It is a matter of record that in 2002 TEPCO admitted to falsifying the results of safety tests on reactor one’s containment vessel. In previous decades, the company had doctored reactor shroud safety records. In 2003, TEPCO prohibited inspectors from visiting reactors and later acknowledged that it systematically covered-up inspection data that showed cracks in reactors. Following a relatively small earthquake in 2007, a fire ensued at another nuclear plant, and TEPCO masked the fact that hundreds of gallons of radioactive water leaked out.

Making matters worse, TEPCO’s response to the ongoing nuclear crisis has been seriously flawed. The operator has infuriated Japan’s prime minister, who learned of the first plant explosion at reactor 1 on Saturday from watching TV. More generally, TEPCO has angered the public and media by providing only partial briefings, refusing to answer questions during press conferences, providing vague and delayed information and preferring to apologize for “causing inconvenience” instead of keeping the people truly apprised of developments.

TEPCO’s performance has been troubling virtually across the board. The only exception is on the human front, where the dozens of workers who have remained behind, alongside some brave soldiers, may be making the ultimate sacrifice in order to protect their fellow citizens.

Regulatory Failure: The Fukushima Daiichi nuclear plant crisis is exposing the extent to which Japan’s powerful nuclear industry has been subject to lax oversight, or worse. For starters, the effectiveness of the regulator comes into question in light of TEPCO’s history of deceit. In assessing governance in the industry, it would be unfair to single out only one company, when the entire industry was not subject to proper oversight.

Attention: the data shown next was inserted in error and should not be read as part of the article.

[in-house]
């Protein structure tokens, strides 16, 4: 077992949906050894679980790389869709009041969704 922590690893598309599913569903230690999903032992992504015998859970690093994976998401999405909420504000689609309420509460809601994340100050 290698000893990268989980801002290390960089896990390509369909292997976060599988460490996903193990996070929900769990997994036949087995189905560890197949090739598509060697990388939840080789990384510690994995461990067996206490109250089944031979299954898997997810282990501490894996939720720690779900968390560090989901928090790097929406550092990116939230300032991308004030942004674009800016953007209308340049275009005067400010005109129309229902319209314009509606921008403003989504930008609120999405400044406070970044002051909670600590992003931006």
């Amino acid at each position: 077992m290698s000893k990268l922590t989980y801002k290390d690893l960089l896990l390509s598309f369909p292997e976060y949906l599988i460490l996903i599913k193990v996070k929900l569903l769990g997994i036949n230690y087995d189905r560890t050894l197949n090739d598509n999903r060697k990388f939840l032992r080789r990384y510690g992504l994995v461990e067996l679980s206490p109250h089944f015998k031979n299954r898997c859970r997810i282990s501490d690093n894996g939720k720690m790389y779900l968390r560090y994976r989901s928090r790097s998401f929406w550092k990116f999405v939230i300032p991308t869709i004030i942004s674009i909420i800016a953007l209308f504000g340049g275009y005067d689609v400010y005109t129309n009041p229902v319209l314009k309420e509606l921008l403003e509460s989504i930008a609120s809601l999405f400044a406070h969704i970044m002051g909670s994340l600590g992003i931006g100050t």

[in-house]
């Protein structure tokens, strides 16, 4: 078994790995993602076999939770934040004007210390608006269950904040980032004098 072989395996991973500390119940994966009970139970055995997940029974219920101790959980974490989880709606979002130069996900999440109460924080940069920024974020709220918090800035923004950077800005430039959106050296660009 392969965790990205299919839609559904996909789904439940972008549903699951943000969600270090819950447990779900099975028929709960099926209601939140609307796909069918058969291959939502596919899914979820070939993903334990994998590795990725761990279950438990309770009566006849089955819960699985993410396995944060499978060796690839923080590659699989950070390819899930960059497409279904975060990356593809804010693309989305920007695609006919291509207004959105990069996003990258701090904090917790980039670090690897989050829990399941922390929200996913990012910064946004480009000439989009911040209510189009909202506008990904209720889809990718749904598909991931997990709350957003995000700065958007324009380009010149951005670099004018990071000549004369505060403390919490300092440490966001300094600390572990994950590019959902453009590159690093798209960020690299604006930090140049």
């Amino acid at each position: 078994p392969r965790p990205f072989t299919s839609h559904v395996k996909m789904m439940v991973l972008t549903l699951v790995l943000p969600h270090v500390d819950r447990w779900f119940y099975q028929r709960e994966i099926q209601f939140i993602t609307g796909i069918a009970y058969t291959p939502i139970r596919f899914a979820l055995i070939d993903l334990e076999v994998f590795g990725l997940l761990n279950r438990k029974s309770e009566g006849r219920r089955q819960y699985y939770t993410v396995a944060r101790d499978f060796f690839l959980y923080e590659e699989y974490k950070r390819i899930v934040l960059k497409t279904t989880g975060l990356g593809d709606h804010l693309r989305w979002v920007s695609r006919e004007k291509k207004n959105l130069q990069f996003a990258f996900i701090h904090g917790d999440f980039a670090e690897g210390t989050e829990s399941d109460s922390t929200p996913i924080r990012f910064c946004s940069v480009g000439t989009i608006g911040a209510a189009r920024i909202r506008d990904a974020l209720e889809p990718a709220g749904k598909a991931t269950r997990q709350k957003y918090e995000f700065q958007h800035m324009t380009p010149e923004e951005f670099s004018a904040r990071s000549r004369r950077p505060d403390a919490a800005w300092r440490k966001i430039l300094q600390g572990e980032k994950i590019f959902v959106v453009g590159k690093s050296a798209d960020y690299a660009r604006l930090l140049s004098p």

In 2007, Japan’s government and power industry were warned that plants like Fukushima Daiichi were not built to withstand major earthquakes. Between 2005 and 2007, atomic power plants in Onagawa, Shika, Kashiwazaki-Kariwa and Kushiwazaki were affected by tremors beyond those which they were built to withstand. Since the 1970s, safety inspectors at the U.S. Atomic Energy Commission (AEC) have warned that General Electric reactors, the type employed in Fukushima Daiichi, were vulnerable to explosions and radiation release if a meltdown occurred. Yet to date, no actions had been taken by the Japanese government to modify nuclear plant standards.

Lax oversight of existing regulations is also to blame. In 2004, five workers were killed at a nuclear plant when superheated steam punctured a pipe. It was later discovered that the pipe had not been inspected in 28 years. In 2007, the Nuclear and Industrial Safety Agency (NISA) forced companies to reveal unreported safety breaches. Ultimately, seven out of 12 public utilities admitted to falsifying records.